Police and protesters prepare for larger anti-government protests in Tel Aviv

Police and anti-government protesters were preparing for massive Saturday night protests in Tel Aviv, which are expected to draw as many as 100,000 people, according to estimates cited in a Friday night television report. Other demonstrations are scheduled for other parts of the country, including Jerusalem, Haifa and Beersheba.

Channel 12 reported that police approved plans to deploy 1,000 officers in Tel Aviv and block vehicle access to key highways from the afternoon, as protesters prepared for a third consecutive weekend of demonstrations against government plans. led by Prime Minister Benjamin Netanyahu to implement sweeping changes to the judiciary that would limit the powers of the High Court of Justice.

A protest organized by the Movement for Quality Government in Israel was scheduled to start at 7:00 p.m. Saturday night in Habima Square, while other protests organized by other groups will see protesters marching nearby, down the street. Kaplan to the government complex in Tel Aviv. Organizers saying the change to Habima Square will allow more people to attend in a slightly less residential area. The northbound and southbound Ayalon Expressway exits from the Hashalom junction near the protest will also be closed to traffic.

Traffic disruptions, including public bus cancellations, are also expected on Menachem Begin Street, Arlozorov Street, Namir Road, Shaul Hamelech Boulevard and Dubnow Street until the protests conclude on Saturday night.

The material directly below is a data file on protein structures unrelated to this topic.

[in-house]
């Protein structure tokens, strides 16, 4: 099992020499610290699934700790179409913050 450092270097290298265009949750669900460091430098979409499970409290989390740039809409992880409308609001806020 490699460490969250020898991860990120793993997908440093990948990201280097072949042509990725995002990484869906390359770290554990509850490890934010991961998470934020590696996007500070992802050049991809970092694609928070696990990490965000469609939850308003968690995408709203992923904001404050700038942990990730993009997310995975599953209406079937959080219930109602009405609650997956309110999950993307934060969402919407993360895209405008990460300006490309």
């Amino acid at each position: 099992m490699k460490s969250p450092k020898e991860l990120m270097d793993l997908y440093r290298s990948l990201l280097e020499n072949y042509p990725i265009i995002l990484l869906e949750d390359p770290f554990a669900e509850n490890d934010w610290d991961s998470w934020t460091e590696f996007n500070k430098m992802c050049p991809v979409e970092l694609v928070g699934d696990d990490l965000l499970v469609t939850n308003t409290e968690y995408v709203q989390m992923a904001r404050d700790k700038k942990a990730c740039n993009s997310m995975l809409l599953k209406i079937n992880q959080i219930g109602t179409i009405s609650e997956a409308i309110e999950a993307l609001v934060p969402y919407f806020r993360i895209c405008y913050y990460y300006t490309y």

The Movement for Quality Government in Israel said it would protest under the slogan “’Freedom. Equality. Quality of Government’, against the dangerous revolution that the new government plans to promote, a revolution that will destroy Israeli democracy”.

“We will continue to raise our voices against these malicious and dangerous plans,” the group said in a statement, calling for legal protests across the country.

In an assessment on Thursday, police predicted larger crowds to turn out in Tel Aviv this Saturday than last week’s demonstration, which took place during heavy rain, numbering some 80,000, following a clear weather forecast and a bombshell High Court ruling this week declaring Shas chief Aryeh Deri ineligible to be a government minister.